SLAM stays true to its devotion to hard-hitting tales from the hardwood. As long as there is a young kid dribbling a ball through his legs for hours on end, SLAM will have a place on newsstands.

–Nick Shekeryk

nvsheker@syr.edu

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Vogue Save The Teen

With a strikingly similar blonde bob, Amy Astley looks like Anna Wintour’s little sister in much the same way her youthful magazine, Teen Vogue, models itself after the legendary editor’s polished, big-girl publication, Vogue.

Launched in February 2003, Astley’s Teen Vogue sports many of the same sections as the older publication, such as People Are Talking About, Index Checklist, and Last Look. But where Vogue might showcase a $5,780 green python Bottega Veneta carry-all to its affluent, fashion-obsessed audience, Teen Vogue leads the young ones toward less expensive accessories, like a $168 yellow, patent-leather Michael by Michael Kors over-the-shoulder bag. Granted, both women are probably using their daddy’s American Express Black Card. One just gets a larger allowance than the other.

But even with all the similarities between the related publications, Teen Vogue is a very different style-bible, and the new generation of fashionistas will grow up with a new cast of cool fashion characters. Instead of reading about the grown-up exploits of Vogue’s famous Style Faxer Andre Leon Talley, they will come to love the stylish misadventures of columnist Kimball Hastings, also known as Teen Vogue’s Style Blogger.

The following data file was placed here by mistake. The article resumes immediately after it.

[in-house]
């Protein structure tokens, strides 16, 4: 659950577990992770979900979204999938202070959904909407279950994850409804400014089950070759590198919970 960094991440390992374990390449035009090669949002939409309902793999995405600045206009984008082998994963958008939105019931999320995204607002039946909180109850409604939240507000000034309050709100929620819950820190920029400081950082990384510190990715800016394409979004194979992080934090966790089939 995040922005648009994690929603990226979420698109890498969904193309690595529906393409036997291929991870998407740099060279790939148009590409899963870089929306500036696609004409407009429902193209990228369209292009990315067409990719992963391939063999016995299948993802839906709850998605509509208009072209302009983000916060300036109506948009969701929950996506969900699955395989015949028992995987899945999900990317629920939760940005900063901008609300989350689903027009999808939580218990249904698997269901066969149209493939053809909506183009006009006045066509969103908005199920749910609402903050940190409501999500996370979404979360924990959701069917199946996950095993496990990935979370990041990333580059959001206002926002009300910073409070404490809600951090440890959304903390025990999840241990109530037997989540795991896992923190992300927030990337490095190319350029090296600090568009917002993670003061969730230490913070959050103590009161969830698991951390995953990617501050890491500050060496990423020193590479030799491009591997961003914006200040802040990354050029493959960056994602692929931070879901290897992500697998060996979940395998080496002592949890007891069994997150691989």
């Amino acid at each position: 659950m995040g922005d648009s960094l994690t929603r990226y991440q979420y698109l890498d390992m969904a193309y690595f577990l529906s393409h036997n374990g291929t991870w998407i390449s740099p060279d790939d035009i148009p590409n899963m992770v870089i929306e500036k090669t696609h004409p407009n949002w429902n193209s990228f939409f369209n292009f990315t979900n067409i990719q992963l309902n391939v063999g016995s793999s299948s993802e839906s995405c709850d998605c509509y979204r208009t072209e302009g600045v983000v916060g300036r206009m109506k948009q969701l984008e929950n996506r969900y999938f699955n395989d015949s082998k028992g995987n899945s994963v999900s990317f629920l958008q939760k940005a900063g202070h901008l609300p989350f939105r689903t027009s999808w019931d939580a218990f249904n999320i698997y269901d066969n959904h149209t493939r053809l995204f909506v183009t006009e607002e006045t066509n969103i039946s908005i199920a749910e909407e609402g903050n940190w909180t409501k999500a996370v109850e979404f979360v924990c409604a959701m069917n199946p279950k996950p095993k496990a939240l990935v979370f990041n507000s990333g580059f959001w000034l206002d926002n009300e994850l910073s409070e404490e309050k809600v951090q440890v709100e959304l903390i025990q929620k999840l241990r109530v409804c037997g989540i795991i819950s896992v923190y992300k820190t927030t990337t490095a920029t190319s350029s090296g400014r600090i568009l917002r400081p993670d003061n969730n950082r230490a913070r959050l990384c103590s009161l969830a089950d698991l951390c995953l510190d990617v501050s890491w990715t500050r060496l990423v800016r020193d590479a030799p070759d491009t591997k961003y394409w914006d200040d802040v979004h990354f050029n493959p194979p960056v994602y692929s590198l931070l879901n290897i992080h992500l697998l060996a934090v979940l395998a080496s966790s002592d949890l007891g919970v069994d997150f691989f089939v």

“Oh no,” writes Hastings about his attempt to play stylist to an indie-film actress in the current issue. “S.B. completely misjudged the situation. This was no Eliza Doolittle in need of a Harry Higgins.”

Instead of reading about the Upper-East-Side antics of Plum Sykes, Wintour’s former assistant turned Vogue writer, the new generation will log onto the impressive web site teenvogue.com and read the blog of Lauren Conrad, Teen Vogue’s most famous intern. Unfortunately, Conrad’s writing skills don’t quite measure up to Sykes’ just yet. “The internship is a lot more fun than I expected,” mused Conrad in her first blog post. “I thought it was going to be busy office work, but it’s really a lot of exciting work.”

Maybe Astley hopes the teenagers won’t notice a difference.

The success of Teen Vogue has been outstanding, especially considering it landed on newsstands already overflowing with other magazines aimed at teenage girls. But Teen Vogue knew its target audience and found its niche with girls who cared more about “Fall Fashion Special: Prep-School Cool Returns” than “Flirt Like You Mean It” and “Are you Adam Levine’s Type?” These were the same girls that stole their moms’ Chanel bags to wear with their school uniforms, but after the arrival of euro-sized Teen Vogue, they discovered that they didn’t have to steal their moms’ fashion magazines too.

Now, four-and-a-half years later, Teen Vogue has risen to the top of the girl-eat-girl magazine food chain. It has increased its yearly frequency from six issues to 10, and it has doubled its circulation ratebase from 450,000 at its launch to 900,000 now. Its price has also doubled, from $1.50 for the premier issue to $2.99 for the current September 2007 issue. But, really, compared to a pair of $450 Marc by Marc Jacobs oxford-style boots, it’s a virtual steal in the fabulous world of fashion.

– Jennifer Jackson

jnjackso@syr.edu